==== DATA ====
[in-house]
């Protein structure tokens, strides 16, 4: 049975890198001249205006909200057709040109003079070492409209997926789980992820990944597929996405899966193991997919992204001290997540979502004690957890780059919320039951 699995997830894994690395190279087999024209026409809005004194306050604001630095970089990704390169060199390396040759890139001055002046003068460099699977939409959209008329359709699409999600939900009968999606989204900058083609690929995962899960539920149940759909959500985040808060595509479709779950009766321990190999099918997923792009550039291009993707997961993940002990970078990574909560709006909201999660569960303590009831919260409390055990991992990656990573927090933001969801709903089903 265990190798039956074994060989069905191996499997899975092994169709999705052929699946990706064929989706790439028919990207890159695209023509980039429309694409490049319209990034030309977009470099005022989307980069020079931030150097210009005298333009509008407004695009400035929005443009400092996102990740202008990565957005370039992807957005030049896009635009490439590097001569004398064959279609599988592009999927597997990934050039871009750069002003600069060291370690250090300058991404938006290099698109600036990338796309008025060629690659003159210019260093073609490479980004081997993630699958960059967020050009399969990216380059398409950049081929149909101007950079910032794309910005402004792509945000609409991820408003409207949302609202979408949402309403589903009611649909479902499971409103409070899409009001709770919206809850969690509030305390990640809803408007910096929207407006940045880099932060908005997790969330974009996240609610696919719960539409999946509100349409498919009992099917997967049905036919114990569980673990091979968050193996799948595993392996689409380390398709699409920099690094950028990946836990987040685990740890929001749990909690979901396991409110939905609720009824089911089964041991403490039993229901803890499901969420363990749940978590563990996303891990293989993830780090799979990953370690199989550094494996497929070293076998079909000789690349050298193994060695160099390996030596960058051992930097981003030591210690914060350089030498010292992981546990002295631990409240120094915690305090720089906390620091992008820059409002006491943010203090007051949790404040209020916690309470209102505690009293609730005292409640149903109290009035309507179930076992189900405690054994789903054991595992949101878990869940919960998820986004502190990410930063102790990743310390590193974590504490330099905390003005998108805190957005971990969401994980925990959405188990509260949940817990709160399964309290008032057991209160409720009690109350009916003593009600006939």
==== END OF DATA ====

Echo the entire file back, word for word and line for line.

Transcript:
[in-house]
């Protein structure tokens, strides 16, 4: 049975890198001249205006909200057709040109003079070492409209997926789980992820990944597929996405899966193991997919992204001290997540979502004690957890780059919320039951 699995997830894994690395190279087999024209026409809005004194306050604001630095970089990704390169060199390396040759890139001055002046003068460099699977939409959209008329359709699409999600939900009968999606989204900058083609690929995962899960539920149940759909959500985040808060595509479709779950009766321990190999099918997923792009550039291009993707997961993940002990970078990574909560709006909201999660569960303590009831919260409390055990991992990656990573927090933001969801709903089903 265990190798039956074994060989069905191996499997899975092994169709999705052929699946990706064929989706790439028919990207890159695209023509980039429309694409490049319209990034030309977009470099005022989307980069020079931030150097210009005298333009509008407004695009400035929005443009400092996102990740202008990565957005370039992807957005030049896009635009490439590097001569004398064959279609599988592009999927597997990934050039871009750069002003600069060291370690250090300058991404938006290099698109600036990338796309008025060629690659003159210019260093073609490479980004081997993630699958960059967020050009399969990216380059398409950049081929149909101007950079910032794309910005402004792509945000609409991820408003409207949302609202979408949402309403589903009611649909479902499971409103409070899409009001709770919206809850969690509030305390990640809803408007910096929207407006940045880099932060908005997790969330974009996240609610696919719960539409999946509100349409498919009992099917997967049905036919114990569980673990091979968050193996799948595993392996689409380390398709699409920099690094950028990946836990987040685990740890929001749990909690979901396991409110939905609720009824089911089964041991403490039993229901803890499901969420363990749940978590563990996303891990293989993830780090799979990953370690199989550094494996497929070293076998079909000789690349050298193994060695160099390996030596960058051992930097981003030591210690914060350089030498010292992981546990002295631990409240120094915690305090720089906390620091992008820059409002006491943010203090007051949790404040209020916690309470209102505690009293609730005292409640149903109290009035309507179930076992189900405690054994789903054991595992949101878990869940919960998820986004502190990410930063102790990743310390590193974590504490330099905390003005998108805190957005971990969401994980925990959405188990509260949940817990709160399964309290008032057991209160409720009690109350009916003593009600006939």